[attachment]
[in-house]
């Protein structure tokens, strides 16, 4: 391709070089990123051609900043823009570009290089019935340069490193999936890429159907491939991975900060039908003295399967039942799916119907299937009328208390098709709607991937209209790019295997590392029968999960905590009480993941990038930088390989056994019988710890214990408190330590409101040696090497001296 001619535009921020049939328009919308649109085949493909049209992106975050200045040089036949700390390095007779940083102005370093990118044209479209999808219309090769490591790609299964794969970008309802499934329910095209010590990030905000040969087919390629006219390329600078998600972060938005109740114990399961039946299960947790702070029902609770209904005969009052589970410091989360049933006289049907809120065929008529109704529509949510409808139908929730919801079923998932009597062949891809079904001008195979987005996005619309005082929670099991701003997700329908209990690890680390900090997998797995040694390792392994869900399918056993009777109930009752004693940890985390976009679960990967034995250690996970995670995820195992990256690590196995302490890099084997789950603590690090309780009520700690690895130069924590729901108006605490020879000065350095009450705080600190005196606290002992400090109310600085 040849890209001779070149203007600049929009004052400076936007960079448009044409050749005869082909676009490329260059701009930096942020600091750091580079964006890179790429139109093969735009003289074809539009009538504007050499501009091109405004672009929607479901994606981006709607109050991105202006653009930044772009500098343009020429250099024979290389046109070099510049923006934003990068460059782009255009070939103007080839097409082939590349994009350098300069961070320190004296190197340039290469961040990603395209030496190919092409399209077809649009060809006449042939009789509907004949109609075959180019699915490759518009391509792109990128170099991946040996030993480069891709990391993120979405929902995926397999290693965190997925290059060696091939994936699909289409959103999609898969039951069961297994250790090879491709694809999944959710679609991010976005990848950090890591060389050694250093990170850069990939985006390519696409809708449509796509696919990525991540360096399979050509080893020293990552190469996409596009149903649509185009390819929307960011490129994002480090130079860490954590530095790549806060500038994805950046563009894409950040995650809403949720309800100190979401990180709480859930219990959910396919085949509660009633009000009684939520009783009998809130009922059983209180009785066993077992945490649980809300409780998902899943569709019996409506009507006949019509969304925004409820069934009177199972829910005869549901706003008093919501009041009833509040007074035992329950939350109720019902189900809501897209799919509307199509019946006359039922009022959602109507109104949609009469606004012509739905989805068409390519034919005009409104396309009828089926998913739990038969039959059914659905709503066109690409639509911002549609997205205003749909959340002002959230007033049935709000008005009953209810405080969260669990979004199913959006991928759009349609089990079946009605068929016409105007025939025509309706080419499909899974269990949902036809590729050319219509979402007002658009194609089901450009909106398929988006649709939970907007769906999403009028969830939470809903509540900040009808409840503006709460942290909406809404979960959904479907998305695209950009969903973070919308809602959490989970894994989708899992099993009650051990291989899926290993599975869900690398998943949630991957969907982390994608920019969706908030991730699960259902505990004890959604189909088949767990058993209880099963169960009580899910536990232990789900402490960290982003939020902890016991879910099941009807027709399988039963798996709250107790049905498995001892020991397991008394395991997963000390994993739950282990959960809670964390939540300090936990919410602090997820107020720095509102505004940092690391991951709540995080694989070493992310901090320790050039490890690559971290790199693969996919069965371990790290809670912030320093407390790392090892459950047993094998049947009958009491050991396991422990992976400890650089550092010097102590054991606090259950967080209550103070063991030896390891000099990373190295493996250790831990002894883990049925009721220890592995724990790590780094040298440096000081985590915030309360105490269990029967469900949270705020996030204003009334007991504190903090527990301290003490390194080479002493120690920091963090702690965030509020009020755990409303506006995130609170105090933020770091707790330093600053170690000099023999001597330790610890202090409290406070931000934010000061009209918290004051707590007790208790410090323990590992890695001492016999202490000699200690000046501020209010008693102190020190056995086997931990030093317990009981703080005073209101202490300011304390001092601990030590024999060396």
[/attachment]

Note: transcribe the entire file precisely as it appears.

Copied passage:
[in-house]
């Protein structure tokens, strides 16, 4: 391709070089990123051609900043823009570009290089019935340069490193999936890429159907491939991975900060039908003295399967039942799916119907299937009328208390098709709607991937209209790019295997590392029968999960905590009480993941990038930088390989056994019988710890214990408190330590409101040696090497001296 001619535009921020049939328009919308649109085949493909049209992106975050200045040089036949700390390095007779940083102005370093990118044209479209999808219309090769490591790609299964794969970008309802499934329910095209010590990030905000040969087919390629006219390329600078998600972060938005109740114990399961039946299960947790702070029902609770209904005969009052589970410091989360049933006289049907809120065929008529109704529509949510409808139908929730919801079923998932009597062949891809079904001008195979987005996005619309005082929670099991701003997700329908209990690890680390900090997998797995040694390792392994869900399918056993009777109930009752004693940890985390976009679960990967034995250690996970995670995820195992990256690590196995302490890099084997789950603590690090309780009520700690690895130069924590729901108006605490020879000065350095009450705080600190005196606290002992400090109310600085 040849890209001779070149203007600049929009004052400076936007960079448009044409050749005869082909676009490329260059701009930096942020600091750091580079964006890179790429139109093969735009003289074809539009009538504007050499501009091109405004672009929607479901994606981006709607109050991105202006653009930044772009500098343009020429250099024979290389046109070099510049923006934003990068460059782009255009070939103007080839097409082939590349994009350098300069961070320190004296190197340039290469961040990603395209030496190919092409399209077809649009060809006449042939009789509907004949109609075959180019699915490759518009391509792109990128170099991946040996030993480069891709990391993120979405929902995926397999290693965190997925290059060696091939994936699909289409959103999609898969039951069961297994250790090879491709694809999944959710679609991010976005990848950090890591060389050694250093990170850069990939985006390519696409809708449509796509696919990525991540360096399979050509080893020293990552190469996409596009149903649509185009390819929307960011490129994002480090130079860490954590530095790549806060500038994805950046563009894409950040995650809403949720309800100190979401990180709480859930219990959910396919085949509660009633009000009684939520009783009998809130009922059983209180009785066993077992945490649980809300409780998902899943569709019996409506009507006949019509969304925004409820069934009177199972829910005869549901706003008093919501009041009833509040007074035992329950939350109720019902189900809501897209799919509307199509019946006359039922009022959602109507109104949609009469606004012509739905989805068409390519034919005009409104396309009828089926998913739990038969039959059914659905709503066109690409639509911002549609997205205003749909959340002002959230007033049935709000008005009953209810405080969260669990979004199913959006991928759009349609089990079946009605068929016409105007025939025509309706080419499909899974269990949902036809590729050319219509979402007002658009194609089901450009909106398929988006649709939970907007769906999403009028969830939470809903509540900040009808409840503006709460942290909406809404979960959904479907998305695209950009969903973070919308809602959490989970894994989708899992099993009650051990291989899926290993599975869900690398998943949630991957969907982390994608920019969706908030991730699960259902505990004890959604189909088949767990058993209880099963169960009580899910536990232990789900402490960290982003939020902890016991879910099941009807027709399988039963798996709250107790049905498995001892020991397991008394395991997963000390994993739950282990959960809670964390939540300090936990919410602090997820107020720095509102505004940092690391991951709540995080694989070493992310901090320790050039490890690559971290790199693969996919069965371990790290809670912030320093407390790392090892459950047993094998049947009958009491050991396991422990992976400890650089550092010097102590054991606090259950967080209550103070063991030896390891000099990373190295493996250790831990002894883990049925009721220890592995724990790590780094040298440096000081985590915030309360105490269990029967469900949270705020996030204003009334007991504190903090527990301290003490390194080479002493120690920091963090702690965030509020009020755990409303506006995130609170105090933020770091707790330093600053170690000099023999001597330790610890202090409290406070931000934010000061009209918290004051707590007790208790410090323990590992890695001492016999202490000699200690000046501020209010008693102190020190056995086997931990030093317990009981703080005073209101202490300011304390001092601990030590024999060396």